A couple of comments:
1. "Most people live in cities". This may be True but there are alot of people who live on the coastline.
2. "If the world had 1 bald guy there would be no Rogaine." I don't think that one follows logically from the other. rather, there was a need to invent Rogaine because 1 guy didn't like being bald or figured out bald people don't like being bald. This is capitalism. Not adaptation. Adaptation would have been the bald guy figuring out that some chicks dig dudes with no hair or wearing a nice hat. After all Rogaine was a solution to a problem, whereas adaptation is learning to live with the problem or (more my way of thinking) not treating your lack of hair as a problem.
3. "Free market capitalism will protect us from climate change." The free market built up our coastlines while hurricanes went slightly dormant for a 20 year spell. And when they raged back alot of people lost their homes on the coastline ... see point 1.
4. "People update their probabilities as new information arises."
5. I like the eternal optimist: "Educate the citizens about heat waves." Perhaps you are more likely to survive if you can afford, and consequently purchase an air conditioner. But first, after I update my probabilities, I realize that a heat wave just happened and wont return for at least a while so i will wait. I will wait because my first priority will be to put food on the table instead of waiting 1,2,5,10 years before the next heat wave hits.
6. "In Climatopolis, I assume that such a dramatic event would occur gradually." Rarely has drought been gradual. It is sudden and lasts for a while. The impacts are slow because first you realize you are in a drought after the drought has started (reminds me of a recession, or a post-recession). Then you realize you have find some method of rationing which is gradual and increases as the length of the drought increases. Afterall predicting how, where, when, and why a drought is relieved is no easy business.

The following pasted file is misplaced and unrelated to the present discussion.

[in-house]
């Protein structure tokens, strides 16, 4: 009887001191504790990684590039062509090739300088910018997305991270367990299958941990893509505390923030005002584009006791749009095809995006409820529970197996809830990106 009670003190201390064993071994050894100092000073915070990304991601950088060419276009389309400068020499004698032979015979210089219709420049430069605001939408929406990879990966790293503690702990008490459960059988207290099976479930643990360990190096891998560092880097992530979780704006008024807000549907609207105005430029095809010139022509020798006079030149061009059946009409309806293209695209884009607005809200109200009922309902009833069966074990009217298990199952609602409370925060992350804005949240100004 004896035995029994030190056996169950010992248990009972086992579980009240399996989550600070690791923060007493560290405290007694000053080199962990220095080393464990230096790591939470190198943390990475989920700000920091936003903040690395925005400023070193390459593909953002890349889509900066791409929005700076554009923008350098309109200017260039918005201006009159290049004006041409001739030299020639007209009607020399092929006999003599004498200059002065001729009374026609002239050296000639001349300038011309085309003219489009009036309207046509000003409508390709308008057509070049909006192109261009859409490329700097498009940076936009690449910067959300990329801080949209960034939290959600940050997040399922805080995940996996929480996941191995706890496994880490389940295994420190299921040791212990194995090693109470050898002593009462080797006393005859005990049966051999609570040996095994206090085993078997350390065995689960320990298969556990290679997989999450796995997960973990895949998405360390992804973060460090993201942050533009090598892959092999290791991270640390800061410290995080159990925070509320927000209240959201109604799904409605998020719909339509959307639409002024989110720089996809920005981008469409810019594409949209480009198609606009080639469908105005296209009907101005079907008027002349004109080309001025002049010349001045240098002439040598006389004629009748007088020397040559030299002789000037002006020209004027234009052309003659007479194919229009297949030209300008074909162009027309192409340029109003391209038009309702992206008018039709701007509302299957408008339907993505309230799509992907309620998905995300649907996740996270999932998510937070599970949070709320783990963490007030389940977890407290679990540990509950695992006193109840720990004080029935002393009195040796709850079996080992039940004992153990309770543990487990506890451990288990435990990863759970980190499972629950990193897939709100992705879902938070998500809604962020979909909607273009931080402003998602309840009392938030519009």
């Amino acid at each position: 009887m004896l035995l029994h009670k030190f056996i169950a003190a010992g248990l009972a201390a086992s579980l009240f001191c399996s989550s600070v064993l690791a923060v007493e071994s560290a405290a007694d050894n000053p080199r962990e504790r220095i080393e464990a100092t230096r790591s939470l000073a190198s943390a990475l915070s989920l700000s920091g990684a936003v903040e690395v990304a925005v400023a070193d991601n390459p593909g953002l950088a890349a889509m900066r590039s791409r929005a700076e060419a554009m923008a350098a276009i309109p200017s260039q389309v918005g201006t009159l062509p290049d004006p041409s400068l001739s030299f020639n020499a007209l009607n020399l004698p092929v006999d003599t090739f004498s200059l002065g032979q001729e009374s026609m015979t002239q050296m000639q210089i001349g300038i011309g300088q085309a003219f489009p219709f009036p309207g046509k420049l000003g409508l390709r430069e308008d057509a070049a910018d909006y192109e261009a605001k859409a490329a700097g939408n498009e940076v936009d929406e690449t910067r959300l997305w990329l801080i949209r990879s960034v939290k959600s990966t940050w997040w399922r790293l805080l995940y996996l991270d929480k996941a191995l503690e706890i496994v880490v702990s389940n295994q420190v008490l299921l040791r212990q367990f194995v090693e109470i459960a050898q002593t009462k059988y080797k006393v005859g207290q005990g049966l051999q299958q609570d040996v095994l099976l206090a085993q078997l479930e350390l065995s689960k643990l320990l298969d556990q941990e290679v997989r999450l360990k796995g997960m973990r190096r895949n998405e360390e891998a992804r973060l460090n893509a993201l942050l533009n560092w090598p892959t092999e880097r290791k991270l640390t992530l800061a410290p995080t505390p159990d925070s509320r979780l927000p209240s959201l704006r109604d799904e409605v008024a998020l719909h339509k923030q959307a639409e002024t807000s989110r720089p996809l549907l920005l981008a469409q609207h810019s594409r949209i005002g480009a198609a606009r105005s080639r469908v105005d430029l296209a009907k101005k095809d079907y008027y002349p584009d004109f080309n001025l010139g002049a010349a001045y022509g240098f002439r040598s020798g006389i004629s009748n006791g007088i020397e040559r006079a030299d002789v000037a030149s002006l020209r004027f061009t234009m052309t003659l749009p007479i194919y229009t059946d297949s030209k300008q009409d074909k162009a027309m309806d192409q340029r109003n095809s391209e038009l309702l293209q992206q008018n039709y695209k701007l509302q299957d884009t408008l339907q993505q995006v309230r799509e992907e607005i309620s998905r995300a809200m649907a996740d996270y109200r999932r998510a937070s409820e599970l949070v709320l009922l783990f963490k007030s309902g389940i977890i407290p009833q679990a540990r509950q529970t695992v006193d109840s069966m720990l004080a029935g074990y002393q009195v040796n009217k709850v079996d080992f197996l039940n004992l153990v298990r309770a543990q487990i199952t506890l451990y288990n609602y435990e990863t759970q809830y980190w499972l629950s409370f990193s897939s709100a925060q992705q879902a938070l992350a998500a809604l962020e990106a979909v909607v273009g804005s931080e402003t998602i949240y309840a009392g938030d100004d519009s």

But this is the point. These opinions make certain assumptions about the rapidity of discrete events. They also make assumptions about the rapidity of innovation to discrete events. Maybe you can take Einstein as an example: from mathematics failure to patent guy teaching himself mathematics. That took time and experience and a whole host of other factors. With climate there may not be sudden achievable advances with which to adapt. rather we will have to know not just our next set of circumstances but the ones after that. We will have adapted in some ways, over time, but we are not built to continually adapt (henceforth accelerated adaptation).
Certainly the community (academic, industrial, manufacturing) we have built is adapting and it shows. Bio-diesel from corn, algae or whatever. But that is one maybe two steps forward but no less realizable on a global scale. The ideas will come out, with this I agree. But, will the time it takes to realize these ideas come faster and faster as the need, not just arises, but indeed accelerates?
This is why climate change science needs to be done. We need to understand the possible outcomes, or impacts of regional climate change. People will have to be making decisions in advance, with limited information. Only this will apply to those who have the means to afford those decisions in advance. Some of us live month to month, day to day and simply cannot afford to make decisions without some sense of certainty (picking up and moving to a new area without the means to support oneself with a job all based on uncertain information with no timetable of when "climate change" will occur.